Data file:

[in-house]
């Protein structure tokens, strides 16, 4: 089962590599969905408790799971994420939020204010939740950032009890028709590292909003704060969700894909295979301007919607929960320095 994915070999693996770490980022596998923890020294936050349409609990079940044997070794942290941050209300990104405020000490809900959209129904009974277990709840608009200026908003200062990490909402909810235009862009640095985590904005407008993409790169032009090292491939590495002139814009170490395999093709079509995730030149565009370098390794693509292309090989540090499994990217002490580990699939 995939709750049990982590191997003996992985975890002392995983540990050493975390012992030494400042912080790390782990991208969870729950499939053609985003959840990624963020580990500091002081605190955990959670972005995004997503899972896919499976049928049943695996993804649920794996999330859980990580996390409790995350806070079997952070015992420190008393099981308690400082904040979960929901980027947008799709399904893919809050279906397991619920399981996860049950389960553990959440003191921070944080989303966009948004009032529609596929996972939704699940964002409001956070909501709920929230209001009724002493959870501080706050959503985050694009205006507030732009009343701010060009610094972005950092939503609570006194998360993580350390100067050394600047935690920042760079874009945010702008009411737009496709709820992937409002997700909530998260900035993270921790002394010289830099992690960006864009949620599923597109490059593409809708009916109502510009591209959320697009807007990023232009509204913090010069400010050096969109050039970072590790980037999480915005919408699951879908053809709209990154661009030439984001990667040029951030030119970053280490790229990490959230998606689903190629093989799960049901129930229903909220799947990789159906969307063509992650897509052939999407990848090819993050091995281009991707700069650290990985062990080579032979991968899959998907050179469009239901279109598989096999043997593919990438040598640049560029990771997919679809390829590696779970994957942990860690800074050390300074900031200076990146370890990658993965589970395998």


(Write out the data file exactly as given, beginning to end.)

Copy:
[in-house]
């Protein structure tokens, strides 16, 4: 089962590599969905408790799971994420939020204010939740950032009890028709590292909003704060969700894909295979301007919607929960320095 994915070999693996770490980022596998923890020294936050349409609990079940044997070794942290941050209300990104405020000490809900959209129904009974277990709840608009200026908003200062990490909402909810235009862009640095985590904005407008993409790169032009090292491939590495002139814009170490395999093709079509995730030149565009370098390794693509292309090989540090499994990217002490580990699939 995939709750049990982590191997003996992985975890002392995983540990050493975390012992030494400042912080790390782990991208969870729950499939053609985003959840990624963020580990500091002081605190955990959670972005995004997503899972896919499976049928049943695996993804649920794996999330859980990580996390409790995350806070079997952070015992420190008393099981308690400082904040979960929901980027947008799709399904893919809050279906397991619920399981996860049950389960553990959440003191921070944080989303966009948004009032529609596929996972939704699940964002409001956070909501709920929230209001009724002493959870501080706050959503985050694009205006507030732009009343701010060009610094972005950092939503609570006194998360993580350390100067050394600047935690920042760079874009945010702008009411737009496709709820992937409002997700909530998260900035993270921790002394010289830099992690960006864009949620599923597109490059593409809708009916109502510009591209959320697009807007990023232009509204913090010069400010050096969109050039970072590790980037999480915005919408699951879908053809709209990154661009030439984001990667040029951030030119970053280490790229990490959230998606689903190629093989799960049901129930229903909220799947990789159906969307063509992650897509052939999407990848090819993050091995281009991707700069650290990985062990080579032979991968899959998907050179469009239901279109598989096999043997593919990438040598640049560029990771997919679809390829590696779970994957942990860690800074050390300074900031200076990146370890990658993965589970395998």